By Ryan Klocke, 2/21/07

Chico State student Greg DeWall, who is blind, practices his mat work on Austin Bowman and the rest of the Chico Judo Club of Haley's Martial Arts Center on Thursday night. DeWall was recently invited to try out for the U.S. Blind Judo Team. He finished 4-0 in a tournament in San Jose on Feb. 11.
Chico State student Greg DeWall, who is blind, practices his mat work on Austin Bowman and the rest of the Chico Judo Club of Haley’s Martial Arts Center on Thursday night. DeWall was recently invited to try out for the U.S. Blind Judo Team. He finished 4-0 in a tournament in San Jose on Feb. 11.

After a recent ceremony in which he was promoted to a brown belt, Chico State student Greg DeWall was back on the mat, honing the techniques he uses to defeat his opponents.

DeWall applied those techniques to go 4-0 in the San Jose Buddhist Sensei Memorial Tournament on Feb. 11. He pinned two opponents, threw one and choked out the other, not letting what would seem to be an insurmountable disadvantage stop him from succeeding.

DeWall is blind. His opponents are not.

About halfway through his senior year of high school, DeWall said he lost his sight after a “self-inflicted gunshot injury.”

“It is a gentle way of saying attempted suicide,” DeWall said.

Now, 10 years after the incident, DeWall, 28, is open about what happened.

“The pressure and confusion overwhelmed me,” he said. “I didn’t know who to talk to, so I tried to deal with it myself.”

DeWall was quick to accept he was blind, but the transition to adapt to life without sight was frustrating.

“The hardest thing is relying on other people,” DeWall said. “That’s the bottom line.”

Interested in finding a physical activity for fitness and self-defense, DeWall decided to try judo because he had experience in wrestling. He started working out 14 months ago with the Chico Judo Club of Haley’s Martial Arts Center.

Judo is about finding a certain quality in yourself and overcoming limitations, said Sensei Dr. Carl Tenckhoff, the club’s head coach.

While the club was accepting to him, DeWall recalls apprehension from the instructors about how to teach judo to a blind man.

“I remember the first night I saw him I thought, ‘What the heck is going on here?'” Tenckhoff said.

But a little more than a year later, DeWall has the ability to turn Tenckhoff “into a pretzel,” Tenckhoff said.

Knowing they would have to modify their training methods, the coaches helped teach DeWall by using him as an example for the class, performing different techniques on him so he could feel what they are, DeWall said.

Being part of the demonstrations helped DeWall become comfortable on the mat.

“That’s what I am there for,” DeWall said with a laugh. “I enjoy that.”

But at the beginning, DeWall had a hard time transitioning to a judo mind-set.

“I made it harder than it should be, which is the story of my life,” he said.

Becoming somewhat comfortable with judo, DeWall decided to start attending tournaments, something he never intended to do when he started.

“After every little stepping stone, I felt more comfortable about it,” DeWall said.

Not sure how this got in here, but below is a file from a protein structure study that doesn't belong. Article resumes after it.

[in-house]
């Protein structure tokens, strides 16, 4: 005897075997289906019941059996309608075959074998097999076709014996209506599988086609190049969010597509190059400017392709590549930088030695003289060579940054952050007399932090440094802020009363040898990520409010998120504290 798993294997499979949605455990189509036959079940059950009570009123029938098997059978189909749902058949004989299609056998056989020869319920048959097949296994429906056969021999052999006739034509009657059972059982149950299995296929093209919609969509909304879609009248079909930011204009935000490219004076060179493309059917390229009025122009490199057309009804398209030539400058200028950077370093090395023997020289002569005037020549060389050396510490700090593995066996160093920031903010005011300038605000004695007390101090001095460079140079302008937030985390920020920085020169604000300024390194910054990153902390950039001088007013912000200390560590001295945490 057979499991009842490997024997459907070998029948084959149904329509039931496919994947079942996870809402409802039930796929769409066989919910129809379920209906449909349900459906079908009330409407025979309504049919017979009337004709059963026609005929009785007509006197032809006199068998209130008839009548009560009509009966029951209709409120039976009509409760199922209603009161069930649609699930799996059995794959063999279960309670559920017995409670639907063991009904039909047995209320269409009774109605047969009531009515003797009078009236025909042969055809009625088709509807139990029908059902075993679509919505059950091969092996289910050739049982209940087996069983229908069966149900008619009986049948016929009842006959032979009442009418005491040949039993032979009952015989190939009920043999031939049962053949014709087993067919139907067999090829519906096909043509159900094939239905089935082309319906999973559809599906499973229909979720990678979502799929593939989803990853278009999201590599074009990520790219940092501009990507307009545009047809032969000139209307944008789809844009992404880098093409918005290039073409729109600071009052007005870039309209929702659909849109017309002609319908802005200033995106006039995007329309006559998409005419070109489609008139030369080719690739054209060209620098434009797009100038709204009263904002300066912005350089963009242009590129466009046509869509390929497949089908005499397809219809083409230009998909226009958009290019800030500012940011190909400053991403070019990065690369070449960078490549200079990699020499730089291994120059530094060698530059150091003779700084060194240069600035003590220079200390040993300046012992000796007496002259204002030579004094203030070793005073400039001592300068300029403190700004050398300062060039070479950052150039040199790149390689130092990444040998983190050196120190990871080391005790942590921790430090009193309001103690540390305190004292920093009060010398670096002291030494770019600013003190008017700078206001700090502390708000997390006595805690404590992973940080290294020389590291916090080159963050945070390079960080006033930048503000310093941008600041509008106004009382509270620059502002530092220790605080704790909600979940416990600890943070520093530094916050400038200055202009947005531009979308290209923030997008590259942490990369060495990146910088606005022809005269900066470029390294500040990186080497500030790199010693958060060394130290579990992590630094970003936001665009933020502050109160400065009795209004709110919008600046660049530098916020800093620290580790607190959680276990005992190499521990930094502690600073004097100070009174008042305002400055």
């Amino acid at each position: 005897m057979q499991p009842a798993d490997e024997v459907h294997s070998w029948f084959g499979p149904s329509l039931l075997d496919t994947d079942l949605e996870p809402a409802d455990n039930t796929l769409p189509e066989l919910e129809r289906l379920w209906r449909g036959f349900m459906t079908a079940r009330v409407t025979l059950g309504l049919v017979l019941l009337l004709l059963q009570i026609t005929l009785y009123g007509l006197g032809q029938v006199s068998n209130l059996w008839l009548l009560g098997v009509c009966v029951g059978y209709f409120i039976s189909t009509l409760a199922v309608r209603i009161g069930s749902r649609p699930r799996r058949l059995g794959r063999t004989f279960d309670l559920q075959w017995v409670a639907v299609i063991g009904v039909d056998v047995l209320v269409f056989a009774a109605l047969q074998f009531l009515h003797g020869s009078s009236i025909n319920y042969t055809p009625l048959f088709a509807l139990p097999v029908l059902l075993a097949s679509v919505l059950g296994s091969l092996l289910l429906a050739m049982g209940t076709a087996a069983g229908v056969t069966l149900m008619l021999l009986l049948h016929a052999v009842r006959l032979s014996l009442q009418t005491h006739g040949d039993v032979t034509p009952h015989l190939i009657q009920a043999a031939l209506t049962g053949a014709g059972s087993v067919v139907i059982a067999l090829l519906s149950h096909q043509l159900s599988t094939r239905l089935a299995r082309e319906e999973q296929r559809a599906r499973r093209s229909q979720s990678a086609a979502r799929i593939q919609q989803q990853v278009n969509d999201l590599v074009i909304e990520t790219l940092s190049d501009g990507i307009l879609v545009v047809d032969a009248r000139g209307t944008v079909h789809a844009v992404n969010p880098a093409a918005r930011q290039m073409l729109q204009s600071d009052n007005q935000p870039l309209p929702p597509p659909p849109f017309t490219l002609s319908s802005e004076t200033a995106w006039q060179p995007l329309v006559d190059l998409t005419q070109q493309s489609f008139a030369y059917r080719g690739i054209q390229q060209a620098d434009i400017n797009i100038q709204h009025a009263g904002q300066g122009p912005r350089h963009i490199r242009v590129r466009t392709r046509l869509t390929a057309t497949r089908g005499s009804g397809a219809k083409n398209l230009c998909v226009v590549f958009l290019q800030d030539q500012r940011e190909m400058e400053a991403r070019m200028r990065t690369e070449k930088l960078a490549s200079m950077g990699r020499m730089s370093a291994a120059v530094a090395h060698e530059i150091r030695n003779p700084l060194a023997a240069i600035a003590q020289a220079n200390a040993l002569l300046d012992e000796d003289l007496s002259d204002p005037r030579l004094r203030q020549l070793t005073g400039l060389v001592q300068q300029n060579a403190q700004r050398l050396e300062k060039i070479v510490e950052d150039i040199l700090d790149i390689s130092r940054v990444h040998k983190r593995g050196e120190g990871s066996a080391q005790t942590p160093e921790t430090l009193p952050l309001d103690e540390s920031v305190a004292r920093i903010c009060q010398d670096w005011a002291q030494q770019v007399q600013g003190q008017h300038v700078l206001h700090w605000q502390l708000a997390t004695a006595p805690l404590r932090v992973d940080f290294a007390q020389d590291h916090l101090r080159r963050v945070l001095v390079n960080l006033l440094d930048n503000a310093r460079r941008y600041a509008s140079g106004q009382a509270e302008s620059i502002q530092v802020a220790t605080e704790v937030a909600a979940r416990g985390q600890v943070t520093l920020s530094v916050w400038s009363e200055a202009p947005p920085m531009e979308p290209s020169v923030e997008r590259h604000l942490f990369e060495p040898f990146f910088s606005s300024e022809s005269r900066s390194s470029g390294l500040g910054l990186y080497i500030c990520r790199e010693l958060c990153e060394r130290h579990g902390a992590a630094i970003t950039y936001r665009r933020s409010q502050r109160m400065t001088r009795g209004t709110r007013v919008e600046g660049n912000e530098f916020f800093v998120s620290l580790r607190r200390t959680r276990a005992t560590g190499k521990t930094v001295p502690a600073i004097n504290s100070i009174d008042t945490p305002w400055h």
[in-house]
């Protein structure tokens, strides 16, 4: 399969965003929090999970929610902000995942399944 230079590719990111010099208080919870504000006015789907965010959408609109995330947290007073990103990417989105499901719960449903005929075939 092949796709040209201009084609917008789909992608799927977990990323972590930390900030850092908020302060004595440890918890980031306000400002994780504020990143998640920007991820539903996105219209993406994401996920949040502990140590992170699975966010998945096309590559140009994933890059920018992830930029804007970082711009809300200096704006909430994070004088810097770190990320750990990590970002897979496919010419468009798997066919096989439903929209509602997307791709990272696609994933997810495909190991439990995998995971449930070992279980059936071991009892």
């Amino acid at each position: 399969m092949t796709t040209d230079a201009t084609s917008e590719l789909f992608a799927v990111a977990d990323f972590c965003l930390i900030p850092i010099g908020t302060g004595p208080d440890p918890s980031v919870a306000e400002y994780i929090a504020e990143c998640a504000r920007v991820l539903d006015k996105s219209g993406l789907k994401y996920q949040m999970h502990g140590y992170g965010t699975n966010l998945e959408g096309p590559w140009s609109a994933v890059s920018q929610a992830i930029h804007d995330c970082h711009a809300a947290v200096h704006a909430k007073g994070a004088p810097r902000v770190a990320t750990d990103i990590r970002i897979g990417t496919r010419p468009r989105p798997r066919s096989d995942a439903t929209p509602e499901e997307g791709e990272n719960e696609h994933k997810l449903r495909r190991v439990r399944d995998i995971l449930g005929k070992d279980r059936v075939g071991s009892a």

The competition rules are different when fighting a blind opponent, said Jason Parks, an assistant coach with the judo club. There is a constant-contact rule where the two competitors stay attached to one another during the fight.

Judo is a “blind-friendly sport,” DeWall said.

Many opponents treat DeWall’s blindness as a huge handicap, Parks said.

Having trained with DeWall since he joined the club and competed against blind opponents, Parks knows to take a blind opponent seriously.

“When I make a mistake, they can feel it,” he said.

But late last year, DeWall hit a slump in competition. He was still relying primarily on his wrestling background to get by, Tenckhoff said.

“I knew I had to learn to be more versatile,” DeWall said.

Working hard on his techniques, DeWall came back “stronger than ever” in the San Jose tournament and “demolished his opponents,” Tenckhoff said.

His four wins in the tournament attracted the attention of the United States Association of Blind Athletes, which approached DeWall about trying out for the U.S. Blind Judo Team.

“He looked awesome,” said Willy Cahill, coach of the U.S. Olympic and Paralympics teams. “He has a good shot to qualify.”

He was invited to training and trials camp in the beginning of April at the U.S. Olympic Training Center in Colorado Springs, Colo.

The trials will provide DeWall with the opportunity to compete and spar against blind opponents, which is something he has never done but is looking forward to.

“I enjoy having judo as part of my life, as long as I keep working hard,” DeWall said.

A therapeutic recreation major, DeWall said he aims to use his degree to “improve someone’s quality of life.”

While he hasn’t narrowed down a certain career, he does have an ultimate goal: buy and live on a houseboat.

“Even with all this judo, I would still rather be fishing,” he said.

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Our greatest glory consists
not in never failing,
but in rising every time we fall.